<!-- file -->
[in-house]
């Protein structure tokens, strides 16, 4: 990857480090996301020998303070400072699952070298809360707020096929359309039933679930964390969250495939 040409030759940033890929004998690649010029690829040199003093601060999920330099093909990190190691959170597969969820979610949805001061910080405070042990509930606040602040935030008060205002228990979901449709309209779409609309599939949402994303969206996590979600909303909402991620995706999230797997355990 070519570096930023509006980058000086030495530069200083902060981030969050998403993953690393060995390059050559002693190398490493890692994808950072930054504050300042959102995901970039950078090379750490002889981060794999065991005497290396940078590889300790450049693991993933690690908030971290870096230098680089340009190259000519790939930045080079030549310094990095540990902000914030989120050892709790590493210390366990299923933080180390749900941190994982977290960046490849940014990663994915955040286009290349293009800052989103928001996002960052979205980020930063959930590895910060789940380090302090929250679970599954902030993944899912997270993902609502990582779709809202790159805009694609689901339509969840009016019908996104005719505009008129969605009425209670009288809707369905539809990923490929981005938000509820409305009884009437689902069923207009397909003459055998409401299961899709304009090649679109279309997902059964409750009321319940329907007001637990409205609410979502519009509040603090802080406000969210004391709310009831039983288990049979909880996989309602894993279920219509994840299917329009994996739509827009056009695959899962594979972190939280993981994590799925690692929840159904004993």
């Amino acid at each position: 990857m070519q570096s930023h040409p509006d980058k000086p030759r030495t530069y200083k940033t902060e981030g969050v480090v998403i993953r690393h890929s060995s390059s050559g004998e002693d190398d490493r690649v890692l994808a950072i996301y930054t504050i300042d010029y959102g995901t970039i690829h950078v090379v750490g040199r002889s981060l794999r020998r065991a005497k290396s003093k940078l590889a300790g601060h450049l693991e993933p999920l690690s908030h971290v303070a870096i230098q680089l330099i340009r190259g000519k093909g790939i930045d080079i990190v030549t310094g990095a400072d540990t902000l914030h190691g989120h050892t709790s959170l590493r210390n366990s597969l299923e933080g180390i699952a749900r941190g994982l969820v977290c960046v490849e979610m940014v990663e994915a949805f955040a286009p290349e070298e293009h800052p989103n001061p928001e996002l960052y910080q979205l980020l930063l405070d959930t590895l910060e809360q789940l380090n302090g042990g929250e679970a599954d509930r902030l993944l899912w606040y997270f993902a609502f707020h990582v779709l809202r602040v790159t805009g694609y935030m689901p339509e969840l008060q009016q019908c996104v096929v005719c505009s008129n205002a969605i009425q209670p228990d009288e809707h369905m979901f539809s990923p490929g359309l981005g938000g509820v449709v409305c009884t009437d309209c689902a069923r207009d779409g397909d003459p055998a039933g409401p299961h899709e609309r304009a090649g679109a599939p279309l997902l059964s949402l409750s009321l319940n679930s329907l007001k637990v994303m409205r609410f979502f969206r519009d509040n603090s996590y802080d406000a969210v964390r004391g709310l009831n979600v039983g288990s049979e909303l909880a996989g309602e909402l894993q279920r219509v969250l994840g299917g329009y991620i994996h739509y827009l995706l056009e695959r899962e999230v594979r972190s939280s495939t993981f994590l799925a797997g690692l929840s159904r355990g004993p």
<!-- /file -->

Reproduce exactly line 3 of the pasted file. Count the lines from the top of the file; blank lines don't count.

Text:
């Amino acid at each position: 990857m070519q570096s930023h040409p509006d980058k000086p030759r030495t530069y200083k940033t902060e981030g969050v480090v998403i993953r690393h890929s060995s390059s050559g004998e002693d190398d490493r690649v890692l994808a950072i996301y930054t504050i300042d010029y959102g995901t970039i690829h950078v090379v750490g040199r002889s981060l794999r020998r065991a005497k290396s003093k940078l590889a300790g601060h450049l693991e993933p999920l690690s908030h971290v303070a870096i230098q680089l330099i340009r190259g000519k093909g790939i930045d080079i990190v030549t310094g990095a400072d540990t902000l914030h190691g989120h050892t709790s959170l590493r210390n366990s597969l299923e933080g180390i699952a749900r941190g994982l969820v977290c960046v490849e979610m940014v990663e994915a949805f955040a286009p290349e070298e293009h800052p989103n001061p928001e996002l960052y910080q979205l980020l930063l405070d959930t590895l910060e809360q789940l380090n302090g042990g929250e679970a599954d509930r902030l993944l899912w606040y997270f993902a609502f707020h990582v779709l809202r602040v790159t805009g694609y935030m689901p339509e969840l008060q009016q019908c996104v096929v005719c505009s008129n205002a969605i009425q209670p228990d009288e809707h369905m979901f539809s990923p490929g359309l981005g938000g509820v449709v409305c009884t009437d309209c689902a069923r207009d779409g397909d003459p055998a039933g409401p299961h899709e609309r304009a090649g679109a599939p279309l997902l059964s949402l409750s009321l319940n679930s329907l007001k637990v994303m409205r609410f979502f969206r519009d509040n603090s996590y802080d406000a969210v964390r004391g709310l009831n979600v039983g288990s049979e909303l909880a996989g309602e909402l894993q279920r219509v969250l994840g299917g329009y991620i994996h739509y827009l995706l056009e695959r899962e999230v594979r972190s939280s495939t993981f994590l799925a797997g690692l929840s159904r355990g004993p």